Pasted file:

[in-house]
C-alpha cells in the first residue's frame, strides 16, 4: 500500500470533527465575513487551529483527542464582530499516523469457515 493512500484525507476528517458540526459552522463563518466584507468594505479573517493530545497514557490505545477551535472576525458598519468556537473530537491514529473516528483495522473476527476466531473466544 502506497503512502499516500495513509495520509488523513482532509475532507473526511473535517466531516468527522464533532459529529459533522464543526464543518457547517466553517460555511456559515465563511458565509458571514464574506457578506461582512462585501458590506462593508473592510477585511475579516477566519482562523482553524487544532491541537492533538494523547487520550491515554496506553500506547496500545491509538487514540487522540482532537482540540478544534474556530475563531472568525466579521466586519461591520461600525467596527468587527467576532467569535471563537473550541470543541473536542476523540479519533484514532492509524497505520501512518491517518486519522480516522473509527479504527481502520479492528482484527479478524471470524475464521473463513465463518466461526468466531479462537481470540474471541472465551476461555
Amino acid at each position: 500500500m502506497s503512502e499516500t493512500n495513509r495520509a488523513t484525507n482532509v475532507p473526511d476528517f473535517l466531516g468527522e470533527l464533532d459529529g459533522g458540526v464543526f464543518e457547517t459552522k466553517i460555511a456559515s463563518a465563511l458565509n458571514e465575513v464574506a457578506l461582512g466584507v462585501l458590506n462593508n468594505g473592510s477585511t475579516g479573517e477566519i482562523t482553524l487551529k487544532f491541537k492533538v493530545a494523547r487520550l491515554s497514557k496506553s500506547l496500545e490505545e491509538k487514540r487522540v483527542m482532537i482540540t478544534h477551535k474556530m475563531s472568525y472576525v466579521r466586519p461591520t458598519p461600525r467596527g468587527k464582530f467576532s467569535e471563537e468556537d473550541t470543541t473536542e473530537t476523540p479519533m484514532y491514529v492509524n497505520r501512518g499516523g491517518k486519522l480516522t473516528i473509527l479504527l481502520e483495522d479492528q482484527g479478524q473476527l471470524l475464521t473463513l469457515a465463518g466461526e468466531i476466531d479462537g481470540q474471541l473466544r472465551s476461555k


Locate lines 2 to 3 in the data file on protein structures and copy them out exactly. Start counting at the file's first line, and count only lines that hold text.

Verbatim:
C-alpha cells in the first residue's frame, strides 16, 4: 500500500470533527465575513487551529483527542464582530499516523469457515 493512500484525507476528517458540526459552522463563518466584507468594505479573517493530545497514557490505545477551535472576525458598519468556537473530537491514529473516528483495522473476527476466531473466544 502506497503512502499516500495513509495520509488523513482532509475532507473526511473535517466531516468527522464533532459529529459533522464543526464543518457547517466553517460555511456559515465563511458565509458571514464574506457578506461582512462585501458590506462593508473592510477585511475579516477566519482562523482553524487544532491541537492533538494523547487520550491515554496506553500506547496500545491509538487514540487522540482532537482540540478544534474556530475563531472568525466579521466586519461591520461600525467596527468587527467576532467569535471563537473550541470543541473536542476523540479519533484514532492509524497505520501512518491517518486519522480516522473509527479504527481502520479492528482484527479478524471470524475464521473463513465463518466461526468466531479462537481470540474471541472465551476461555
Amino acid at each position: 500500500m502506497s503512502e499516500t493512500n495513509r495520509a488523513t484525507n482532509v475532507p473526511d476528517f473535517l466531516g468527522e470533527l464533532d459529529g459533522g458540526v464543526f464543518e457547517t459552522k466553517i460555511a456559515s463563518a465563511l458565509n458571514e465575513v464574506a457578506l461582512g466584507v462585501l458590506n462593508n468594505g473592510s477585511t475579516g479573517e477566519i482562523t482553524l487551529k487544532f491541537k492533538v493530545a494523547r487520550l491515554s497514557k496506553s500506547l496500545e490505545e491509538k487514540r487522540v483527542m482532537i482540540t478544534h477551535k474556530m475563531s472568525y472576525v466579521r466586519p461591520t458598519p461600525r467596527g468587527k464582530f467576532s467569535e471563537e468556537d473550541t470543541t473536542e473530537t476523540p479519533m484514532y491514529v492509524n497505520r501512518g499516523g491517518k486519522l480516522t473516528i473509527l479504527l481502520e483495522d479492528q482484527g479478524q473476527l471470524l475464521t473463513l469457515a465463518g466461526e468466531i476466531d479462537g481470540q474471541l473466544r472465551s476461555k